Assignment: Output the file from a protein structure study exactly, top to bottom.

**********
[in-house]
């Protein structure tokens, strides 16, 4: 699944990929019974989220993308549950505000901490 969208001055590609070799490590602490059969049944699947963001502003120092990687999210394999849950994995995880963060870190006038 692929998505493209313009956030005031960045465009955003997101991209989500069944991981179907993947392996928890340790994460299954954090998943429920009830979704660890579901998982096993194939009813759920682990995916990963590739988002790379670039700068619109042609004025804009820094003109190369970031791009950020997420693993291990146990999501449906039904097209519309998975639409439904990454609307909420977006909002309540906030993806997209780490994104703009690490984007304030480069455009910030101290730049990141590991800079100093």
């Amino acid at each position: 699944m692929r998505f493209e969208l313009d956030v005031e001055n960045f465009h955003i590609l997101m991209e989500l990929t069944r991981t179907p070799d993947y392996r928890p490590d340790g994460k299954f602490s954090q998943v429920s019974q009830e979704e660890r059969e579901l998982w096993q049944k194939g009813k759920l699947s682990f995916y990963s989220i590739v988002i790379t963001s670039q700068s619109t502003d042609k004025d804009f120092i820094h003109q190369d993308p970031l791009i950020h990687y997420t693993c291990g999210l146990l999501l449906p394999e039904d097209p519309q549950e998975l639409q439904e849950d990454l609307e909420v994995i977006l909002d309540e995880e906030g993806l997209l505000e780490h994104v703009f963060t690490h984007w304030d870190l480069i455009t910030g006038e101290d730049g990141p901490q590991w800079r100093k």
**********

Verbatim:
[in-house]
């Protein structure tokens, strides 16, 4: 699944990929019974989220993308549950505000901490 969208001055590609070799490590602490059969049944699947963001502003120092990687999210394999849950994995995880963060870190006038 692929998505493209313009956030005031960045465009955003997101991209989500069944991981179907993947392996928890340790994460299954954090998943429920009830979704660890579901998982096993194939009813759920682990995916990963590739988002790379670039700068619109042609004025804009820094003109190369970031791009950020997420693993291990146990999501449906039904097209519309998975639409439904990454609307909420977006909002309540906030993806997209780490994104703009690490984007304030480069455009910030101290730049990141590991800079100093």
């Amino acid at each position: 699944m692929r998505f493209e969208l313009d956030v005031e001055n960045f465009h955003i590609l997101m991209e989500l990929t069944r991981t179907p070799d993947y392996r928890p490590d340790g994460k299954f602490s954090q998943v429920s019974q009830e979704e660890r059969e579901l998982w096993q049944k194939g009813k759920l699947s682990f995916y990963s989220i590739v988002i790379t963001s670039q700068s619109t502003d042609k004025d804009f120092i820094h003109q190369d993308p970031l791009i950020h990687y997420t693993c291990g999210l146990l999501l449906p394999e039904d097209p519309q549950e998975l639409q439904e849950d990454l609307e909420v994995i977006l909002d309540e995880e906030g993806l997209l505000e780490h994104v703009f963060t690490h984007w304030d870190l480069i455009t910030g006038e101290d730049g990141p901490q590991w800079r100093k």